Shredding documents is a good start to securing your personal information, but it is not a guarantee. Identity thieves can rob your numbers without you even knowing.
Tony and Barbara Ferrell still do not know who stole Tony's name or how it was done, but in December, they found out they had been robbed blind.
"A lady called and said we were 2½ months behind on payments," Barbara Ferrell said.
Then the Ferrells received a letter stating the warranty on their new car was about to expire. The problem is -- they do not have a new car.
The Ferrells' story is just one of thousands reported last year in North Carolina. Attorney General Roy Cooper said identity theft will continue to grow.
"I think a lot of times your everyday criminals are turning to identity theft because they think there's less chance of getting caught," Cooper said.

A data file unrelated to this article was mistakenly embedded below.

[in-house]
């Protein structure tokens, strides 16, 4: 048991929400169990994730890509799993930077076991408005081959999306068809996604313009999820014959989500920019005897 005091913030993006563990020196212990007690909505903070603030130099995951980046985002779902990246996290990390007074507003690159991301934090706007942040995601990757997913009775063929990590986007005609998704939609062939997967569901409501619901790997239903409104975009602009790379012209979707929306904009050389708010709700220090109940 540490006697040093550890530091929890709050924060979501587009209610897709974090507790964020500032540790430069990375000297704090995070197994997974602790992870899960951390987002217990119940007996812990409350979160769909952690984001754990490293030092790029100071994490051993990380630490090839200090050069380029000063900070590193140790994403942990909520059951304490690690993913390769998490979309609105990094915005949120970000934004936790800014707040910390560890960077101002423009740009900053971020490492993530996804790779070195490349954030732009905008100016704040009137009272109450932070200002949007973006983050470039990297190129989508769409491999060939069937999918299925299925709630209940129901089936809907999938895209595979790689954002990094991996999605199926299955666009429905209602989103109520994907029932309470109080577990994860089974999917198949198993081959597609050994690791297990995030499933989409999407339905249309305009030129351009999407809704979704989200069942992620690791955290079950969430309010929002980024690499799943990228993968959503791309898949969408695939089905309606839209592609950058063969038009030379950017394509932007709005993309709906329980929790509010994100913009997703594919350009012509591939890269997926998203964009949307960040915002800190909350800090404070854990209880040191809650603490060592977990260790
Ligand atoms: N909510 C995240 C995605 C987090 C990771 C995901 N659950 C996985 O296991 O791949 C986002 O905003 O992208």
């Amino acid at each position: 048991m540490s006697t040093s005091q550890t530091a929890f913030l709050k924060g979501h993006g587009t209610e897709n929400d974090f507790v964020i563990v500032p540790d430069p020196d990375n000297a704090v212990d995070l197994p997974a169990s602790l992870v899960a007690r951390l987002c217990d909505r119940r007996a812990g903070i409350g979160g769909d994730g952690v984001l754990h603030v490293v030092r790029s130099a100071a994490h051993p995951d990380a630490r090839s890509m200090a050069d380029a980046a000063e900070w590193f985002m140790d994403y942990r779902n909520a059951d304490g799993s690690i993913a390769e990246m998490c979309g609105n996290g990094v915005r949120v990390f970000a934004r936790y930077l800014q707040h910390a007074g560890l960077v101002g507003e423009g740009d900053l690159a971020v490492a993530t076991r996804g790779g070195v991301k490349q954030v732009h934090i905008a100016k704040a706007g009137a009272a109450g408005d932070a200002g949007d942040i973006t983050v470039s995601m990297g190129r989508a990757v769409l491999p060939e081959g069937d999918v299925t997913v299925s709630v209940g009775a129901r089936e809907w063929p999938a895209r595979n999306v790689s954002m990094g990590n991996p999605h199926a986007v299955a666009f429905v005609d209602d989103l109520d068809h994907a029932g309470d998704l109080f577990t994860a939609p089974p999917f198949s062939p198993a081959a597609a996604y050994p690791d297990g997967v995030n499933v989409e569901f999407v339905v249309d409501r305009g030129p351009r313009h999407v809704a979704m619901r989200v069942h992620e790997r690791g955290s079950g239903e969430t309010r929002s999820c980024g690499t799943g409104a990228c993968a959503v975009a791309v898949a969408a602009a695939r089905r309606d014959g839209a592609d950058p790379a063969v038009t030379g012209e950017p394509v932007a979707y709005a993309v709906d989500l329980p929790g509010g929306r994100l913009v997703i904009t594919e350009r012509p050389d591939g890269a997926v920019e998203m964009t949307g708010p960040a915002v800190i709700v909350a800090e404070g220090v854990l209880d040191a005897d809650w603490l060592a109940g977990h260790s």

The attorney general wants to change that by arming law enforcement with the tools to catch the high-tech thieves.
"We've got to use technology to fight technology," he said.
For the Ferrells, it is too late. Their information is out there, destroying their good name and they do not know who to blame.
"I don't like not knowing what's happening, I don't like not being in control," Barbara Ferrell said.
She considers herself careful with her information and said if identity theft it can happen to her, it can happen to anyone.
If you think you are a victim of identity theft, call the state Attorney General's Office at (877) ID-THEFT to receive a victim's kit.
To protect yourself from identity theft, do not give personal information to callers. Shred paperwork that contains credit card numbers and check your credit report at least twice a year for suspicious activity.
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